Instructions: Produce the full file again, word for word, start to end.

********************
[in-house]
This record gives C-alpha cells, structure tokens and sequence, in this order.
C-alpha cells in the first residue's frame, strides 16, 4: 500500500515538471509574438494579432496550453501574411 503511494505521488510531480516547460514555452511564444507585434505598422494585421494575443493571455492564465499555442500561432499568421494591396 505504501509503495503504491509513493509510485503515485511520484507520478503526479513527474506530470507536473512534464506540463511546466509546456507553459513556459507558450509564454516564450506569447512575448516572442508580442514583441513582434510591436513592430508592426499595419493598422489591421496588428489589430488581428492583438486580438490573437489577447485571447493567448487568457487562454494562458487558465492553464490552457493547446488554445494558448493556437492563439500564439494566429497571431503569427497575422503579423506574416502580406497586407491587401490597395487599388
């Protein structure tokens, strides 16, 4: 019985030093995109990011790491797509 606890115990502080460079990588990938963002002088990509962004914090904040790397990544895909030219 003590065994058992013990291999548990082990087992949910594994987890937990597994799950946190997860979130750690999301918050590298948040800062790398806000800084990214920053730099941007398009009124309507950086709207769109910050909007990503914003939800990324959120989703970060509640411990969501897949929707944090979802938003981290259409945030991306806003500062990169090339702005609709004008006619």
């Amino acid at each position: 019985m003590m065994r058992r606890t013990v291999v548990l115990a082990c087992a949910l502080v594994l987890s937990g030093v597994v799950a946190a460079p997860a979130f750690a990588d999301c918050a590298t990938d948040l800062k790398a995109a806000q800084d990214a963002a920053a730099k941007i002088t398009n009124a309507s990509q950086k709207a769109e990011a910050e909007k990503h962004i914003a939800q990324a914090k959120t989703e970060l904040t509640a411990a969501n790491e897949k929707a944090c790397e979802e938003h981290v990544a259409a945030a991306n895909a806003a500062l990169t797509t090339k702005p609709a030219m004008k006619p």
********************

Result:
[in-house]
This record gives C-alpha cells, structure tokens and sequence, in this order.
C-alpha cells in the first residue's frame, strides 16, 4: 500500500515538471509574438494579432496550453501574411 503511494505521488510531480516547460514555452511564444507585434505598422494585421494575443493571455492564465499555442500561432499568421494591396 505504501509503495503504491509513493509510485503515485511520484507520478503526479513527474506530470507536473512534464506540463511546466509546456507553459513556459507558450509564454516564450506569447512575448516572442508580442514583441513582434510591436513592430508592426499595419493598422489591421496588428489589430488581428492583438486580438490573437489577447485571447493567448487568457487562454494562458487558465492553464490552457493547446488554445494558448493556437492563439500564439494566429497571431503569427497575422503579423506574416502580406497586407491587401490597395487599388
């Protein structure tokens, strides 16, 4: 019985030093995109990011790491797509 606890115990502080460079990588990938963002002088990509962004914090904040790397990544895909030219 003590065994058992013990291999548990082990087992949910594994987890937990597994799950946190997860979130750690999301918050590298948040800062790398806000800084990214920053730099941007398009009124309507950086709207769109910050909007990503914003939800990324959120989703970060509640411990969501897949929707944090979802938003981290259409945030991306806003500062990169090339702005609709004008006619």
């Amino acid at each position: 019985m003590m065994r058992r606890t013990v291999v548990l115990a082990c087992a949910l502080v594994l987890s937990g030093v597994v799950a946190a460079p997860a979130f750690a990588d999301c918050a590298t990938d948040l800062k790398a995109a806000q800084d990214a963002a920053a730099k941007i002088t398009n009124a309507s990509q950086k709207a769109e990011a910050e909007k990503h962004i914003a939800q990324a914090k959120t989703e970060l904040t509640a411990a969501n790491e897949k929707a944090c790397e979802e938003h981290v990544a259409a945030a991306n895909a806003a500062l990169t797509t090339k702005p609709a030219m004008k006619p």